No, left wing is not an insult

The latest playground insult for adults? You\’re so \’leftwing\’

David Cameron seems to be hoping \’leftwing\’ will stick as an insult – much like the way \’liberal\’ is thrown about in the US

Ignorant, counter-productive, these aren\’t insults either but they are usefully descriptive of much of the British left wing.

Yes, I know, I\’m going off on Worstall Rant #162 and will soon start foaming at the mouth and screaming.

There\’s nothing at all wrong with desiring a richer, greener, more equal perhaps world. Similarly praising the dignity of manual labour, thinking that we\’d all be better off with a bit more community and a little less individualism.

Even the elimination of rent seeking, the removal of the power of one over another.

You can agree or not agree with any of these goals as you wish: they\’re goals, largely determined by your priors, your morals and prejudices. I might disagree with some, you might. Might prioritise individual liberty a little more than that communal outcome, whatever.

But what drives me into that screaming froth mouthed rage is that so much of what is proposed by the so called \”left\” in Britain is actually counter-productive given their expressed goals. And I can only think that this is because they are ignorant of the consequences of the actions they propose to supposedly reach their goals (I doubt very much that any of them are bright enough to be evil about these things. I\’ve worked, as you know, in politics and none of them strike me as that clever).

Yes, the dreary litany: they argue for higher corporation taxes when such taxes are, in large part, actually paid by the workers in lower wages. They argue for high tax regimes, highly progressive tax regimes, to fund a large state, without realising that you can only fund a large state with regressive taxation. They argue for national pay deals refusing to see that these kill people. We must keep the NHS as the last Stalinist bureaucracy in Europe despite the obvious failures of such Stalinist bureaucracies.

Polly\’s \”we must be more like Sweden\” without anyone going and doing the work to understand why Sweden fucking works.

And this is where the froth mouthed screaming rises to hysteria: I could design them a system which achieves their goals better than the idiocies that they themselves put forward. We know how to lower the gini, we know how to provide more affordable housing, we know how to provide better equality of opportunity and even greater equality of outcome.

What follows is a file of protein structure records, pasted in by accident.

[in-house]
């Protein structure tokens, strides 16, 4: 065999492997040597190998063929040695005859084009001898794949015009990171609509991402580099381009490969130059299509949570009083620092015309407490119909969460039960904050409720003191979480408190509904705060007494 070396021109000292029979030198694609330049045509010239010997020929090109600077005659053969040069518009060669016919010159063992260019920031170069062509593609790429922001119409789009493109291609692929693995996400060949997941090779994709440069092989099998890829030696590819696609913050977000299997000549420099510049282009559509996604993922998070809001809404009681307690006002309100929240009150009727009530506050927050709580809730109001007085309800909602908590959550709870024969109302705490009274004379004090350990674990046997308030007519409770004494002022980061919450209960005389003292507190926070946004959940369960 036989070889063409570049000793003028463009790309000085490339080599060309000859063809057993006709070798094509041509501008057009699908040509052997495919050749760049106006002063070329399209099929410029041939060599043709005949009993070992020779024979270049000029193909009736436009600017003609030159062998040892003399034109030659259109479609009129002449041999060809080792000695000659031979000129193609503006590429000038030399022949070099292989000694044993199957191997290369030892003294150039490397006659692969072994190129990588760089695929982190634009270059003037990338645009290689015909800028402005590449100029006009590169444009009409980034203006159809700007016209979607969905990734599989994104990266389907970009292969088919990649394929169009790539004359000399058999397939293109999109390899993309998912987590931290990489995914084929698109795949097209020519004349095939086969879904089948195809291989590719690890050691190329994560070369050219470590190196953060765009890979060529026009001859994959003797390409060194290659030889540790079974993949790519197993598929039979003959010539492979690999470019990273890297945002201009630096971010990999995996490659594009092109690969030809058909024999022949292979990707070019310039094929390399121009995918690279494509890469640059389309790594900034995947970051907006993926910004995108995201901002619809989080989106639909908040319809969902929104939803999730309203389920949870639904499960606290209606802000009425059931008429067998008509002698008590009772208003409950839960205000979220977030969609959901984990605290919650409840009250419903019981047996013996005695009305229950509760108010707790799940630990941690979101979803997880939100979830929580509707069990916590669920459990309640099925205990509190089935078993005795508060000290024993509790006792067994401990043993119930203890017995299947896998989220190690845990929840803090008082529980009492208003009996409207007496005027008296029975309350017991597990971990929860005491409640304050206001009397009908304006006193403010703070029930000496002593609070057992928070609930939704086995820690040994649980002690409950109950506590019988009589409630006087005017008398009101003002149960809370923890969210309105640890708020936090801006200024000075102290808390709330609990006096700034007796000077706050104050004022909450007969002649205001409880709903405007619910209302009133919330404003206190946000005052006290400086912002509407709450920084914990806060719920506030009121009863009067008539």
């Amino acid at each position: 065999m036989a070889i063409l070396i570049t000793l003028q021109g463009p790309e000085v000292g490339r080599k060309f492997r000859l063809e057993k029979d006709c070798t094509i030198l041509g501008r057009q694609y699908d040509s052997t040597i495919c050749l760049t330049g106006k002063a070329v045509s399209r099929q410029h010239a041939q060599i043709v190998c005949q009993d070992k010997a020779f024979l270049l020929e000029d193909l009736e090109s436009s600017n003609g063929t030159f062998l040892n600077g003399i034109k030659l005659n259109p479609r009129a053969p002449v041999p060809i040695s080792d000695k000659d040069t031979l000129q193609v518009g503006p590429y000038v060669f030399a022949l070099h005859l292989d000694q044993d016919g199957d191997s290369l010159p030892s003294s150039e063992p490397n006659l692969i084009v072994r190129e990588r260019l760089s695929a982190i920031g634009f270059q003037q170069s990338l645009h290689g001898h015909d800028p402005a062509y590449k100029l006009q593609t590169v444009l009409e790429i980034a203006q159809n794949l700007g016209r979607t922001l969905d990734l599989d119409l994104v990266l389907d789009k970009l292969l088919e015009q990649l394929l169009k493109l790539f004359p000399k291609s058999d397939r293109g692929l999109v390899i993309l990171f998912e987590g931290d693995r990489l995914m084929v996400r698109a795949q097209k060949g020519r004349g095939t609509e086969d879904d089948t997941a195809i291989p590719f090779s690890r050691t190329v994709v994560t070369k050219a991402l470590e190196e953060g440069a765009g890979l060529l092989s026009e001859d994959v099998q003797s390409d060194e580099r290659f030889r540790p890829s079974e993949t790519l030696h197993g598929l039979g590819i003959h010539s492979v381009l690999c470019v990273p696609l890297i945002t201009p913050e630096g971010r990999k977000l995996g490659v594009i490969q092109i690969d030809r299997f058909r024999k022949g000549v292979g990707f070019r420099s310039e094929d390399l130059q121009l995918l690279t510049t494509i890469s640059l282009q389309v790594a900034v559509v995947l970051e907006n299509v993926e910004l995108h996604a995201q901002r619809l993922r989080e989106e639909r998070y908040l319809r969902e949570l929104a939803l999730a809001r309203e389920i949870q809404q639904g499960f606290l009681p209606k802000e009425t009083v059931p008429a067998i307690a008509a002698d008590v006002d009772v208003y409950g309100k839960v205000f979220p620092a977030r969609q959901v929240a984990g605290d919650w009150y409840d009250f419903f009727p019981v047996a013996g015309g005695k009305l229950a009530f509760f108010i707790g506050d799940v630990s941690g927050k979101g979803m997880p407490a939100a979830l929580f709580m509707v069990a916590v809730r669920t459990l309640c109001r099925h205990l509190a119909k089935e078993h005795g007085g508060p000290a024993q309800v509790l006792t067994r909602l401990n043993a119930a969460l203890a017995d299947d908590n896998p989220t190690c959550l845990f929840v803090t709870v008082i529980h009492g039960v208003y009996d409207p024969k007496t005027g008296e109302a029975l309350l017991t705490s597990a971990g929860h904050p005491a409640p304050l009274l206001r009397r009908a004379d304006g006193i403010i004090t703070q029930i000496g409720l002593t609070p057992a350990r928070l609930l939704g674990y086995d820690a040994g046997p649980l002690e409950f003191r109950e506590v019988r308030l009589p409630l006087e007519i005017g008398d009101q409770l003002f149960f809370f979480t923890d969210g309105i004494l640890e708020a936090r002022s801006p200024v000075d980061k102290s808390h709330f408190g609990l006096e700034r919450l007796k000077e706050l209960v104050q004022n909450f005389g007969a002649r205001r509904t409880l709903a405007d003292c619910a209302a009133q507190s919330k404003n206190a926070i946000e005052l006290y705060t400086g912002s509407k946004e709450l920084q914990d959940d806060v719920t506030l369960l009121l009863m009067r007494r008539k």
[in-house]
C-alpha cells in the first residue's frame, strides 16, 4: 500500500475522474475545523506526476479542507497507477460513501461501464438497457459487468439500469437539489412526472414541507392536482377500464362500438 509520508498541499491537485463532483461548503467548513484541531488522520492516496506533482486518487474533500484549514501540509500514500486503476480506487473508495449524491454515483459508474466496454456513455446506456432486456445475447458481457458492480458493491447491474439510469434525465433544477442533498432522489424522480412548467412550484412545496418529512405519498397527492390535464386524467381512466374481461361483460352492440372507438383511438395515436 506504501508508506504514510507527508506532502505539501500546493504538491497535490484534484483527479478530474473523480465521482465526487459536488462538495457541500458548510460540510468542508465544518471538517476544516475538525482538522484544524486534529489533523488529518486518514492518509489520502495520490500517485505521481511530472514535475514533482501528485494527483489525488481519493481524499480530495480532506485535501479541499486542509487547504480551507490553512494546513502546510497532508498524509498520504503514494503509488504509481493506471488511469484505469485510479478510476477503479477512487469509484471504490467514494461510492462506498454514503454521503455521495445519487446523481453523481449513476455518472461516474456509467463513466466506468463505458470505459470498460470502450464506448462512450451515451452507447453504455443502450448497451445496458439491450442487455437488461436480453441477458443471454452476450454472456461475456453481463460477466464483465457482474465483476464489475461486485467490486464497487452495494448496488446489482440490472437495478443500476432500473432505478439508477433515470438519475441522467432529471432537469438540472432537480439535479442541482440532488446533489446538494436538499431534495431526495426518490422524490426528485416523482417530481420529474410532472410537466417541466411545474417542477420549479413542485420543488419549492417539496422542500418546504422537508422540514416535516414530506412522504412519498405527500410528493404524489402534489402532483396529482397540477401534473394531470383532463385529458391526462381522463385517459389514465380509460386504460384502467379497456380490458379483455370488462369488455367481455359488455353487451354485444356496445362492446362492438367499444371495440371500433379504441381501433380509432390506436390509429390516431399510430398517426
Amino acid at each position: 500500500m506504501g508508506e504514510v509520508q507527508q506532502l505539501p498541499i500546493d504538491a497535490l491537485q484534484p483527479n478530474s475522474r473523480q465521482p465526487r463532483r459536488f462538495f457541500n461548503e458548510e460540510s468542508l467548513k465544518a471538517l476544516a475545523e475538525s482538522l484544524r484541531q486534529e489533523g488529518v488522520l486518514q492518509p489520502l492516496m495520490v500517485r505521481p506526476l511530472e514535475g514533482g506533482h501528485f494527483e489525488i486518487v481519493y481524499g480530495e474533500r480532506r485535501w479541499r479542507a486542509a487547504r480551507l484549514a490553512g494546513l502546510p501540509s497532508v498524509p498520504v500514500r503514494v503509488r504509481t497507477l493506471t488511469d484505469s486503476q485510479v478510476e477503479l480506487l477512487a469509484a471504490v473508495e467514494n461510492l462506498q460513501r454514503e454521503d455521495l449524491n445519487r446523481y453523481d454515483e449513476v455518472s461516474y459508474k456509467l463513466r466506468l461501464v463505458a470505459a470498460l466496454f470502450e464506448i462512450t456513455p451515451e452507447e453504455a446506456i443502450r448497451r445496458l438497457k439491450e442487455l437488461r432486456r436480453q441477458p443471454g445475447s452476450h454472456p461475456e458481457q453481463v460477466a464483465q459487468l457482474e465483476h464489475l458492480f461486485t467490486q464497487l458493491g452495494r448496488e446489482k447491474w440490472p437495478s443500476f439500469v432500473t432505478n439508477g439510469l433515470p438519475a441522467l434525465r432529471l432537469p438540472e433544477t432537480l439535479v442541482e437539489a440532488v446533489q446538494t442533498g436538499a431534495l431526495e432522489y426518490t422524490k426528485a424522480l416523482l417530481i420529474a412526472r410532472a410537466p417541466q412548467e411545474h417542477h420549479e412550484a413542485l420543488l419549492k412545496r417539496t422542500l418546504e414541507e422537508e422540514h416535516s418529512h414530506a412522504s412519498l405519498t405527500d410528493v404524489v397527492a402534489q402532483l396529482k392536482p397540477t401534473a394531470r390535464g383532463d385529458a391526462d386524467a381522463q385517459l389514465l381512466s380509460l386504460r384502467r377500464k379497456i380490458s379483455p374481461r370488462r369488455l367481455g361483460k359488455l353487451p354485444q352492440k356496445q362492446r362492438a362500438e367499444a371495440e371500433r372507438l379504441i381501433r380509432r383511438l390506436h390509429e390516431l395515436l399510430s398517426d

But the fuckers just won\’t listen, will they?

20 comments on “No, left wing is not an insult

  1. In similar vein, there is the political left’s proclaimed disapproval of fascism and the “far right” combined with their enthusiastic defence of the Islamisation Europe. Islam – that’s the movement which has “fascist” and “far right” written all over it: murder of authors, cartoonists and publishers one does not like, the belief that anyone leaving one’s movement should be killed, homophobia, etc, etc).

  2. “There’s nothing at all wrong with desiring …”

    I agree.

    But there is ALL WRONG with ENFORCING such desires on all the rest od us, like that arse (lack-of-)Energy Secretary Huhne.

    Alan Douglas

  3. Maybe, Tim, the things lefties say they want aren’t always the things they actually want.

    Revealed preferences, and all that.

    Maybe a good percentage of Guardian readers are, like the Pharisees of old, more concerned with being seen to be good and holy than the fruits of their highly conspicuous piety.

    On the other hand, maybe lefties genuinely believe in a sort of secular egalitarian doctrine of sola fide.

    Only righties grubby their minds by considering such unpleasant things as facts and outcomes.

  4. An irony is that the left had a golden opportunity to create a year zero in 1997 but blew it. They had a massive electoral mandate to rethink how to create a new model of the society and economy at a time when conditions were benign.

    Major’s ill-fated “New Labour New Danger” slogan was unfortunately wrong. Unfortunately for them (and possibly for all of us) they bottled it as was epitomised by asking Frank Field to think the unthinkable on welfare reform only to be told that what he thought was unthinkable and wouldn’t be done.